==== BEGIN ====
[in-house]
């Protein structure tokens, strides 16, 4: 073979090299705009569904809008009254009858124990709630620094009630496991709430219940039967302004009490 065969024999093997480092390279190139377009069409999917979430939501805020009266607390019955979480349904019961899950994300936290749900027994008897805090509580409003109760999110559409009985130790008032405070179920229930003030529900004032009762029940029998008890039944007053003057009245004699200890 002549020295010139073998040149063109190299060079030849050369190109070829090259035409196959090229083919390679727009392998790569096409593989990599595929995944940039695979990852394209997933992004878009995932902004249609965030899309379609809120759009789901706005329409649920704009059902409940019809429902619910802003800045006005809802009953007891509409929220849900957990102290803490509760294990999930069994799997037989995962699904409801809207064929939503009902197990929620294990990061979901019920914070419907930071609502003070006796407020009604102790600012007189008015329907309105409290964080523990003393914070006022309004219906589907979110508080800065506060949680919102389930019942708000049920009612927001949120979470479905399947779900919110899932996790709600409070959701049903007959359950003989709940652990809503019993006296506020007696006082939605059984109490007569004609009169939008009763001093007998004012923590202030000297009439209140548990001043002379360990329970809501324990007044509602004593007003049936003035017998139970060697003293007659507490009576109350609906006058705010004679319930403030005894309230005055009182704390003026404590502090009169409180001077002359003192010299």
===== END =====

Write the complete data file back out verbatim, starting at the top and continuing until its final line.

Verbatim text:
[in-house]
């Protein structure tokens, strides 16, 4: 073979090299705009569904809008009254009858124990709630620094009630496991709430219940039967302004009490 065969024999093997480092390279190139377009069409999917979430939501805020009266607390019955979480349904019961899950994300936290749900027994008897805090509580409003109760999110559409009985130790008032405070179920229930003030529900004032009762029940029998008890039944007053003057009245004699200890 002549020295010139073998040149063109190299060079030849050369190109070829090259035409196959090229083919390679727009392998790569096409593989990599595929995944940039695979990852394209997933992004878009995932902004249609965030899309379609809120759009789901706005329409649920704009059902409940019809429902619910802003800045006005809802009953007891509409929220849900957990102290803490509760294990999930069994799997037989995962699904409801809207064929939503009902197990929620294990990061979901019920914070419907930071609502003070006796407020009604102790600012007189008015329907309105409290964080523990003393914070006022309004219906589907979110508080800065506060949680919102389930019942708000049920009612927001949120979470479905399947779900919110899932996790709600409070959701049903007959359950003989709940652990809503019993006296506020007696006082939605059984109490007569004609009169939008009763001093007998004012923590202030000297009439209140548990001043002379360990329970809501324990007044509602004593007003049936003035017998139970060697003293007659507490009576109350609906006058705010004679319930403030005894309230005055009182704390003026404590502090009169409180001077002359003192010299």